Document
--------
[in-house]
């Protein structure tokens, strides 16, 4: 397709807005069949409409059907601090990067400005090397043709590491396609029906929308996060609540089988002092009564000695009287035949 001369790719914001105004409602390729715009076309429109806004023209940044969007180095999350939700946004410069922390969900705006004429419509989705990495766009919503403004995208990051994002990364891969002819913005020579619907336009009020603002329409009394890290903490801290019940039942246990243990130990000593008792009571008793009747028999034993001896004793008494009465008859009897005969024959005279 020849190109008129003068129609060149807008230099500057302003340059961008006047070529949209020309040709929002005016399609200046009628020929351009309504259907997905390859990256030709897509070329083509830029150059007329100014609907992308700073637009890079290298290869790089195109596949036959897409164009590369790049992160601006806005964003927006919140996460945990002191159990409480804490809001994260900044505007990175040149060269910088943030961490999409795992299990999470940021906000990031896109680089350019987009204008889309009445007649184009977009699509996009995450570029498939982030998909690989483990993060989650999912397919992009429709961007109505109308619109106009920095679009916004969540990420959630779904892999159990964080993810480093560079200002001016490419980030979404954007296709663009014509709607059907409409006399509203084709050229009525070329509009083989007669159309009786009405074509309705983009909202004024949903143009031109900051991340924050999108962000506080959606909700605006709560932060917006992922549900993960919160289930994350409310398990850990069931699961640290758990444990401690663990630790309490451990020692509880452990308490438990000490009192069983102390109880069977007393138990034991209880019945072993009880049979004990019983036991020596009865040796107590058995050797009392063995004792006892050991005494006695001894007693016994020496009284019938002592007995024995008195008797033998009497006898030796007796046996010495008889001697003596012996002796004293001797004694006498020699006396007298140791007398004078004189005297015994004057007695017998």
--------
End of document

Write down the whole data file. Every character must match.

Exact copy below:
[in-house]
């Protein structure tokens, strides 16, 4: 397709807005069949409409059907601090990067400005090397043709590491396609029906929308996060609540089988002092009564000695009287035949 001369790719914001105004409602390729715009076309429109806004023209940044969007180095999350939700946004410069922390969900705006004429419509989705990495766009919503403004995208990051994002990364891969002819913005020579619907336009009020603002329409009394890290903490801290019940039942246990243990130990000593008792009571008793009747028999034993001896004793008494009465008859009897005969024959005279 020849190109008129003068129609060149807008230099500057302003340059961008006047070529949209020309040709929002005016399609200046009628020929351009309504259907997905390859990256030709897509070329083509830029150059007329100014609907992308700073637009890079290298290869790089195109596949036959897409164009590369790049992160601006806005964003927006919140996460945990002191159990409480804490809001994260900044505007990175040149060269910088943030961490999409795992299990999470940021906000990031896109680089350019987009204008889309009445007649184009977009699509996009995450570029498939982030998909690989483990993060989650999912397919992009429709961007109505109308619109106009920095679009916004969540990420959630779904892999159990964080993810480093560079200002001016490419980030979404954007296709663009014509709607059907409409006399509203084709050229009525070329509009083989007669159309009786009405074509309705983009909202004024949903143009031109900051991340924050999108962000506080959606909700605006709560932060917006992922549900993960919160289930994350409310398990850990069931699961640290758990444990401690663990630790309490451990020692509880452990308490438990000490009192069983102390109880069977007393138990034991209880019945072993009880049979004990019983036991020596009865040796107590058995050797009392063995004792006892050991005494006695001894007693016994020496009284019938002592007995024995008195008797033998009497006898030796007796046996010495008889001697003596012996002796004293001797004694006498020699006396007298140791007398004078004189005297015994004057007695017998």